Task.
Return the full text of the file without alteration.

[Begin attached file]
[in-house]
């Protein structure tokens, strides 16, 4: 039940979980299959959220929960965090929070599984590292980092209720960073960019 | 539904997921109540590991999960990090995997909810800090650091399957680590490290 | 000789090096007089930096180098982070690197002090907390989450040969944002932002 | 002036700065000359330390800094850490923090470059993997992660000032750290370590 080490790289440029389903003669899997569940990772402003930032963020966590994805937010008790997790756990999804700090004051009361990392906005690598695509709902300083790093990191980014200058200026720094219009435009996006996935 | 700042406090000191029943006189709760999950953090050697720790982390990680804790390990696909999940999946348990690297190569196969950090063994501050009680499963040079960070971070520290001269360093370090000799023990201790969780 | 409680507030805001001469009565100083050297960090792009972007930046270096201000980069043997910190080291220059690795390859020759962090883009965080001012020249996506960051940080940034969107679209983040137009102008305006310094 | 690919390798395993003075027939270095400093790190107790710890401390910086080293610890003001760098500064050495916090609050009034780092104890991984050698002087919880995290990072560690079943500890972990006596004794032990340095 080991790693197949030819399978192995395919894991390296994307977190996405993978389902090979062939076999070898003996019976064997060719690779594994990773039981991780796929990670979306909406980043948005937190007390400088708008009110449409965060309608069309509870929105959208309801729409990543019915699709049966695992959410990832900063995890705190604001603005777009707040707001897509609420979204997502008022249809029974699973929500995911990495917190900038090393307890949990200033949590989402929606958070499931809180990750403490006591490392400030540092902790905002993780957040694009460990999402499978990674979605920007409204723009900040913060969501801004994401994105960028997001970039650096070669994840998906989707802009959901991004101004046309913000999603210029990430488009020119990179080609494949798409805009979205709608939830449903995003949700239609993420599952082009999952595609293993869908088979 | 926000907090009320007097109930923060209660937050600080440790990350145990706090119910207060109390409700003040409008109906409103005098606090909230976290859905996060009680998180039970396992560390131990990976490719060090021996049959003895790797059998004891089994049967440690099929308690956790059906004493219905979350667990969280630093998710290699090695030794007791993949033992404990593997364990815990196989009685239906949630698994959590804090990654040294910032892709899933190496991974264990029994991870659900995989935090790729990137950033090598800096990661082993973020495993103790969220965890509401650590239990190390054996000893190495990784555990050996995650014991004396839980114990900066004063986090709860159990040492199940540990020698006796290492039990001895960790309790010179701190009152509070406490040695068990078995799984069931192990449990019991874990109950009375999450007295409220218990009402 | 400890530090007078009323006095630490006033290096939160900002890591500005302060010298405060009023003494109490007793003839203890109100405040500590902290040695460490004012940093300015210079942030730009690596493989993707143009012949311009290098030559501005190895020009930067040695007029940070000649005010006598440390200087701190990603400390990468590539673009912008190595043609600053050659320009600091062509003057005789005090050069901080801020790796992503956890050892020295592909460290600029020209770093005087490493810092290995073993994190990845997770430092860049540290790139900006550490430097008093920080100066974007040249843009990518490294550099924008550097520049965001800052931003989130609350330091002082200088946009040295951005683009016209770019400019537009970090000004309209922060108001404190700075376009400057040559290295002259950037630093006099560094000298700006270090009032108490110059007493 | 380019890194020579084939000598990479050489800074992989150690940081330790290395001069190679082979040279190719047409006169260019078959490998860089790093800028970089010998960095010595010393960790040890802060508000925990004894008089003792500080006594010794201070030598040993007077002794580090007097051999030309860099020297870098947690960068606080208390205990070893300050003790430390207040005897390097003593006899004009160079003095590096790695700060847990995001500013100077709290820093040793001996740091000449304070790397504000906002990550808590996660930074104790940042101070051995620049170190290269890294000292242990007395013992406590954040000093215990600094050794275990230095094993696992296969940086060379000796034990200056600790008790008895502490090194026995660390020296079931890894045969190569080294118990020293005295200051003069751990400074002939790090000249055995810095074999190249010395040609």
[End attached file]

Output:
[in-house]
């Protein structure tokens, strides 16, 4: 039940979980299959959220929960965090929070599984590292980092209720960073960019 | 539904997921109540590991999960990090995997909810800090650091399957680590490290 | 000789090096007089930096180098982070690197002090907390989450040969944002932002 | 002036700065000359330390800094850490923090470059993997992660000032750290370590 080490790289440029389903003669899997569940990772402003930032963020966590994805937010008790997790756990999804700090004051009361990392906005690598695509709902300083790093990191980014200058200026720094219009435009996006996935 | 700042406090000191029943006189709760999950953090050697720790982390990680804790390990696909999940999946348990690297190569196969950090063994501050009680499963040079960070971070520290001269360093370090000799023990201790969780 | 409680507030805001001469009565100083050297960090792009972007930046270096201000980069043997910190080291220059690795390859020759962090883009965080001012020249996506960051940080940034969107679209983040137009102008305006310094 | 690919390798395993003075027939270095400093790190107790710890401390910086080293610890003001760098500064050495916090609050009034780092104890991984050698002087919880995290990072560690079943500890972990006596004794032990340095 080991790693197949030819399978192995395919894991390296994307977190996405993978389902090979062939076999070898003996019976064997060719690779594994990773039981991780796929990670979306909406980043948005937190007390400088708008009110449409965060309608069309509870929105959208309801729409990543019915699709049966695992959410990832900063995890705190604001603005777009707040707001897509609420979204997502008022249809029974699973929500995911990495917190900038090393307890949990200033949590989402929606958070499931809180990750403490006591490392400030540092902790905002993780957040694009460990999402499978990674979605920007409204723009900040913060969501801004994401994105960028997001970039650096070669994840998906989707802009959901991004101004046309913000999603210029990430488009020119990179080609494949798409805009979205709608939830449903995003949700239609993420599952082009999952595609293993869908088979 | 926000907090009320007097109930923060209660937050600080440790990350145990706090119910207060109390409700003040409008109906409103005098606090909230976290859905996060009680998180039970396992560390131990990976490719060090021996049959003895790797059998004891089994049967440690099929308690956790059906004493219905979350667990969280630093998710290699090695030794007791993949033992404990593997364990815990196989009685239906949630698994959590804090990654040294910032892709899933190496991974264990029994991870659900995989935090790729990137950033090598800096990661082993973020495993103790969220965890509401650590239990190390054996000893190495990784555990050996995650014991004396839980114990900066004063986090709860159990040492199940540990020698006796290492039990001895960790309790010179701190009152509070406490040695068990078995799984069931192990449990019991874990109950009375999450007295409220218990009402 | 400890530090007078009323006095630490006033290096939160900002890591500005302060010298405060009023003494109490007793003839203890109100405040500590902290040695460490004012940093300015210079942030730009690596493989993707143009012949311009290098030559501005190895020009930067040695007029940070000649005010006598440390200087701190990603400390990468590539673009912008190595043609600053050659320009600091062509003057005789005090050069901080801020790796992503956890050892020295592909460290600029020209770093005087490493810092290995073993994190990845997770430092860049540290790139900006550490430097008093920080100066974007040249843009990518490294550099924008550097520049965001800052931003989130609350330091002082200088946009040295951005683009016209770019400019537009970090000004309209922060108001404190700075376009400057040559290295002259950037630093006099560094000298700006270090009032108490110059007493 | 380019890194020579084939000598990479050489800074992989150690940081330790290395001069190679082979040279190719047409006169260019078959490998860089790093800028970089010998960095010595010393960790040890802060508000925990004894008089003792500080006594010794201070030598040993007077002794580090007097051999030309860099020297870098947690960068606080208390205990070893300050003790430390207040005897390097003593006899004009160079003095590096790695700060847990995001500013100077709290820093040793001996740091000449304070790397504000906002990550808590996660930074104790940042101070051995620049170190290269890294000292242990007395013992406590954040000093215990600094050794275990230095094993696992296969940086060379000796034990200056600790008790008895502490090194026995660390020296079931890894045969190569080294118990020293005295200051003069751990400074002939790090000249055995810095074999190249010395040609």